Bearish on corporate profits in 1998, growth-stock picker Foster Friess gave investors in the $5 billion Brandywine Fund a year to forget. His untimely moves out of and into the market resulted in a 0.7% loss, vs. rivals' average gain of 18%. But through Jan. 22, the fund was up 3.3%, vs. a 4.1% decline for the Standard & Poor's MidCap index. Senior Writer Robert Barker spoke with Friess:
Q: How's business?
A: Great, now that we're back on track. The holdings of the other funds that exceed [our gains]--a large portion of those investments are Net stocks. Our philosophy is oriented toward companies with three years of profitability and more modest price-earnings ratios.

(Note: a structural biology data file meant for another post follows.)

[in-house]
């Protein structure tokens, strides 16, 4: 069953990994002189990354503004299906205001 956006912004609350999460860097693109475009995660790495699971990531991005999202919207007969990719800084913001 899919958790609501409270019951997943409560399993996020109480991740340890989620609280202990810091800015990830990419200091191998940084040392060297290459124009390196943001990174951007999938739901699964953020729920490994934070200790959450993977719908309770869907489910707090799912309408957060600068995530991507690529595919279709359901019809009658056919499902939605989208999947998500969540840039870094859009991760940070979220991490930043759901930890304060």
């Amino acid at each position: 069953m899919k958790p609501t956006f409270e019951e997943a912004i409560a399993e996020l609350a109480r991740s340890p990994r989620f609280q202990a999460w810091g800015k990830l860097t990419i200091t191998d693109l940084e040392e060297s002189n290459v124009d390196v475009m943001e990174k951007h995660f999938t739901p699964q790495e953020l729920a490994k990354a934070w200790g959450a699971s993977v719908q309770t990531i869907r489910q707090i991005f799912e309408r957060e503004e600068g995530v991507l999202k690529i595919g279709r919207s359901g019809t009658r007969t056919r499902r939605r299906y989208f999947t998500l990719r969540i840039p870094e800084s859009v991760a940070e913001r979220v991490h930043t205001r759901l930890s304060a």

Q: So what's working?
A: Nokia is one. Sun Microsystems would be another. Also EMC, Tyco International, Dayton Hudson, 3Com, Gap, Tellabs, Seagate.
Q: If your typical [holding] is trading at 18 or 19 times your estimate of 1999 earnings, what's the average rate of earnings growth you expect?
A: The average is 38%.
Q: Where do you find those companies?
A: Telecommunications, in the broad sense--tech is still almost half of our investments. Also retailing.
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